While the first battery-powered vehicles were built on existing platforms, the new approach is to create a customized platform that allows batteries, motors, and some of the electronics to be mounted below the load floor.
“You’ve basically taken out most of what you’d normally find in the engine compartment, so that you can free up space,” Eisenstein told Checkbook. “You have a much bigger passenger compartment and cargo bay than you would on a traditional vehicle or an EV that used an existing platform. In some cases, you’ll get EVs that are a class or two bigger than what you’d think because of the size of the body.”
Most new EVs also get a front trunk or “frunk.” Eisenstein said the frunk on the new F-150 Lightning is so big that he could fit inside it.
Tax Credit Might Offset Higher Sticker Prices
Right now, most electrics command premium prices. While the average sales price for all new vehicles in February was $45,600, the average price for a new EV was $60,000, according to Edmunds.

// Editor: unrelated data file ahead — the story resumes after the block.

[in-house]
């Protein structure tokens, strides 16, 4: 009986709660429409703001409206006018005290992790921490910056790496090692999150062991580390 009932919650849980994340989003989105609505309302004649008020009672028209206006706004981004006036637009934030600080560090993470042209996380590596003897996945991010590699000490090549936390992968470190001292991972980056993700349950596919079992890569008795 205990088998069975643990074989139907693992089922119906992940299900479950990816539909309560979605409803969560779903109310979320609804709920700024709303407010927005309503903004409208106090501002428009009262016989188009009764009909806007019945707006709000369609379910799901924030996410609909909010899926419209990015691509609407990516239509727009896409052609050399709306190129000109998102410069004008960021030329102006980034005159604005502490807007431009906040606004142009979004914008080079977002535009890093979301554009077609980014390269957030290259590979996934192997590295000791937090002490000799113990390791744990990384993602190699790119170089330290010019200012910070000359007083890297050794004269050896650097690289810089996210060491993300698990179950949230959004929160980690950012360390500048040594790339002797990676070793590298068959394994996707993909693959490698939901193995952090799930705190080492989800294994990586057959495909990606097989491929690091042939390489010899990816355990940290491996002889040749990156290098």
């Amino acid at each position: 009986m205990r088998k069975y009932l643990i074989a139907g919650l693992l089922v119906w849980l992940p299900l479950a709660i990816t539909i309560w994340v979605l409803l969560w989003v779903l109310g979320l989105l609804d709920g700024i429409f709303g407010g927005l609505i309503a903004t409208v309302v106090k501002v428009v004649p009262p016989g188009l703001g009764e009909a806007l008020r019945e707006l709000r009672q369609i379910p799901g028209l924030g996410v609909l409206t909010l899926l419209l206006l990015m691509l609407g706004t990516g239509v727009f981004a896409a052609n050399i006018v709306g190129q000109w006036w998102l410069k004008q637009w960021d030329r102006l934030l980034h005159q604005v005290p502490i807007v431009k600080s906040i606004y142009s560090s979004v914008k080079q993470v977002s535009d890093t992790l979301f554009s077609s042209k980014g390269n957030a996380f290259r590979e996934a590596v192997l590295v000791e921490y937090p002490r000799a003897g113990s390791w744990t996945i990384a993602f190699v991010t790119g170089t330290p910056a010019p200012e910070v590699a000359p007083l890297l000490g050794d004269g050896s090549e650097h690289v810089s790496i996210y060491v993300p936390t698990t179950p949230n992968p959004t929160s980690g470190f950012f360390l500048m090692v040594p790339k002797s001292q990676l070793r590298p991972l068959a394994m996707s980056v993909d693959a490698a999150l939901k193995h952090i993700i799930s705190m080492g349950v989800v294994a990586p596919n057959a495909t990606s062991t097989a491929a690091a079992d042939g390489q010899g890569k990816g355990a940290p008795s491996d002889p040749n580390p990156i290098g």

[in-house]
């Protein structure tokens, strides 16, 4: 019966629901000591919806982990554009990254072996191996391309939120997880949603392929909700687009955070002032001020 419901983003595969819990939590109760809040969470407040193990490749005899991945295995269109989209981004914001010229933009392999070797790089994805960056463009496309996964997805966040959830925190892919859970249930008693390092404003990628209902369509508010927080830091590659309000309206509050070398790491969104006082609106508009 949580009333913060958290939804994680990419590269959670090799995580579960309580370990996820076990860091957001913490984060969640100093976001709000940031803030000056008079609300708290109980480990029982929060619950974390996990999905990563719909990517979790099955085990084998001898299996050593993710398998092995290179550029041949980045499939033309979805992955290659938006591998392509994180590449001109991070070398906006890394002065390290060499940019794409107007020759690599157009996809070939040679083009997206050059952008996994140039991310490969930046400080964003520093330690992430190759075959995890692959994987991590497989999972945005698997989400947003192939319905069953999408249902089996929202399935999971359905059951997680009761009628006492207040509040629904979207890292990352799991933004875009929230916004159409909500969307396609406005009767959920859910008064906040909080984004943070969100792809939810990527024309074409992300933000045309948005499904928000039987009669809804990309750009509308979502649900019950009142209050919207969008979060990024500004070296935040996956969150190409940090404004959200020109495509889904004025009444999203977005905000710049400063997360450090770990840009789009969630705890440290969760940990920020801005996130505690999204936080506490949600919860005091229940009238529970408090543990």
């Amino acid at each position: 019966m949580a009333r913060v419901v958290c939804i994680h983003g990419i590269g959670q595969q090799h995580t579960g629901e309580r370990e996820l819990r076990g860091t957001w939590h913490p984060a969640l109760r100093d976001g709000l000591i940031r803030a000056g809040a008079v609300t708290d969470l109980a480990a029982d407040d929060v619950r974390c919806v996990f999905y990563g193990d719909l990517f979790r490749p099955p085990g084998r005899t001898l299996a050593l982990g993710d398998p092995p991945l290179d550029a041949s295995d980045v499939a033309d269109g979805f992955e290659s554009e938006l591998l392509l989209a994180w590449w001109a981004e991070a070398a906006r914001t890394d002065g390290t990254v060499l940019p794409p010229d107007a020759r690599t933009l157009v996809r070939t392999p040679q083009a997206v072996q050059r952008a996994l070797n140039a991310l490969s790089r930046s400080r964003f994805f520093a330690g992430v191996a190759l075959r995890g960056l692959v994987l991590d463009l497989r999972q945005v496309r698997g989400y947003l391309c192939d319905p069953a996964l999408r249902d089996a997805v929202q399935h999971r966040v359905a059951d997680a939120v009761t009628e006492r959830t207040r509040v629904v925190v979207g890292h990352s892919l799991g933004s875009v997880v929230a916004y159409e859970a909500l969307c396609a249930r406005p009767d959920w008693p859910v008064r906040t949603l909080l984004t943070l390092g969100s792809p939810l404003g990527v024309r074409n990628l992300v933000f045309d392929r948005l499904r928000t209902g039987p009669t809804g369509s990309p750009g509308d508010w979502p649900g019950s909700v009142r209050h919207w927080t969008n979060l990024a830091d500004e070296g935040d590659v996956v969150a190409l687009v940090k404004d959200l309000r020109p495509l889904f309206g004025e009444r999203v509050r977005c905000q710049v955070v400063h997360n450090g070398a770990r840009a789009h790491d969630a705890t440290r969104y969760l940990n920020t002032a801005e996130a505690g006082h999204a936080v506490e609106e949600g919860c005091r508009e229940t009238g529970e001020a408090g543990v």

That price differential is starting to change, as some entry-level models priced at $40,000 to $45,000 hit the market. In January, General Motors announced it will build an EV version of its popular Chevrolet Equinox compact SUV. GM CEO Mary Barra said it should be available in the fall of 2023 with an estimated MSRP of around $30,000.
“These more affordable models have the potential to sway a significant percentage of the car-buying public toward buying an EV with their efficiency, performance, and lower ownership costs,” said Gabe Shenhar, associate director of Consumer Reports’ Auto Test Center.